Bathroom sink conversion, single or double?

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Jamie

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Friends,



I would love to hear your opinions and feedback on this post as i am trying to settle a bet and maybe even prove a point : )
Here is the situation:

Current bathroom vanity is a standard 72” cabinet with only one sink located on the left side that also shares a drain with a sink on the opposite wall serving the master bathroom.

Option 1: Replace the vanity with a single sink that is in the center, requiring moving the water locations and drain and also affecting the drain it currently shares with the master. Center is basically in between the two vertical copper pipes where the “blue # 1” is shown in the picture. NOTE these are 2x6 studs

Option 2: Replace the vanity with a double sink, leaving the plumbing for the current sink in place and only needing to move water and drain to the serve the right side while not disturbing the master sink drain. The new sink would basically be where the “blue #2” is shown in the picture.

Question one: What option do you feel would be easier or harder and how would you approach either option?


Question two: Regardless of which job is easier or harder, do you think a single sink that is on center is “cooler” than a double sink, or is a double sink the way to go?


Can’t wait to hear your thoughts and suggestions!

Jamie Love
Single or Double.jpg
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John Gayewski

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I like the idea of a double sink vanity. I haven't lived with one though so I can't say I prefer that idea.

As far as the plumbing I can't tell what would be easier from the picture. It looks like you'll have to cross some piping to add a second sink, but I'm not sure.
 

Storm rider

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As to question 2, speaking only from a real estate perspective, if it is an ensuite bathroom or it is the only bathroom on that level of the house, it should be a double. If it is a secondary bathroom it can be either. At 72" it is certainly large enough for a double. See also response #3 above for a very persuasive case for double.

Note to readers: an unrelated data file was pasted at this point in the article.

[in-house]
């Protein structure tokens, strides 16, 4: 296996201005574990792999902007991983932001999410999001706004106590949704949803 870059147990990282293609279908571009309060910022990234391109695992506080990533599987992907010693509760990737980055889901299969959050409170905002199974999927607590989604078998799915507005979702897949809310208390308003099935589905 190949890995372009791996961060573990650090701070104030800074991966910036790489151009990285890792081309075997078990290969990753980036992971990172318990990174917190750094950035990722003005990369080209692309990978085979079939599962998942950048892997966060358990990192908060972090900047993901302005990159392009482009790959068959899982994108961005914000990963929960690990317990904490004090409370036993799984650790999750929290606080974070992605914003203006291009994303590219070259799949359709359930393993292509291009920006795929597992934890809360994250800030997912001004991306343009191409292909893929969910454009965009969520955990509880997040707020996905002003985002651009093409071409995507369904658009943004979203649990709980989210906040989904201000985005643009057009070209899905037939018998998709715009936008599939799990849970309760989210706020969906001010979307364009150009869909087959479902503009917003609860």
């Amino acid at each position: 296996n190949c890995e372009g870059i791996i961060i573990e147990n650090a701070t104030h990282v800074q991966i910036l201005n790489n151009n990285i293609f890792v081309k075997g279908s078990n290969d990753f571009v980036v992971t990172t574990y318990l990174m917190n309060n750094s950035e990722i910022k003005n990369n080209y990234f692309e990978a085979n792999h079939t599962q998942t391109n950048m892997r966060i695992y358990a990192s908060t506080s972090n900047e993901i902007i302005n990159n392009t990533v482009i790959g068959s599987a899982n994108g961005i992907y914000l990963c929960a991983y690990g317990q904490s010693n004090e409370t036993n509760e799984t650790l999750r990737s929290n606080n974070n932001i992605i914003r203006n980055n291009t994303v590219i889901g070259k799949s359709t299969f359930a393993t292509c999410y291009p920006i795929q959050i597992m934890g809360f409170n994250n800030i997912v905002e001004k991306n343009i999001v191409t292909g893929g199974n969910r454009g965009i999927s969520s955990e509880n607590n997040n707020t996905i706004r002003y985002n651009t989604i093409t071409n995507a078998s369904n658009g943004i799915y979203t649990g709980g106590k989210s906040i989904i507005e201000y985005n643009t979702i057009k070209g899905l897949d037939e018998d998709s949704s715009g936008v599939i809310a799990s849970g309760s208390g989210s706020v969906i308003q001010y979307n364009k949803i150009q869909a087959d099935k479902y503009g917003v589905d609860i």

Tuttles Revenge

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In most of our recent remodels we are replacing single sinks with doubles.

They're both essentially the same amount of work IMO. Ever so slightly less work for the double since you wouldn't have to reconnect the sink on the existing side.

For Option 1: Single Center: You would have to cut the drain down low to add a tee for the drain, replace the back to back fitting with a single san tee, cut and offset the vent to allow the drain to pass by. Tee into the vent stack for the new sink.

For Option 2: Double sink: You would have to cut the drain down low to add a tee for the drain, Cut and offset the vent to allow the drain to pass by. Tee into the vent stack for the new sink.
 

Jeff H Young

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Id say double lavs if its a master or jack and jill . on a 5 ft not a lot of counter left but a 6 ft should be plenty room for 2 lavs.
plus we are plumbers how can we not vote for more work oh yea when we arent getting paid for it. I got a feeling double lavs going to be your best interest Jamie LOL.
 

GL77

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When there is space for it (like in this case) I like double sinks. It gives the opportunity for each person to have their personal space with the items they use nearby and also both can get ready at the same time if they need to. On a smaller counter, I think a centered sink is the way to go or it gets too crowded.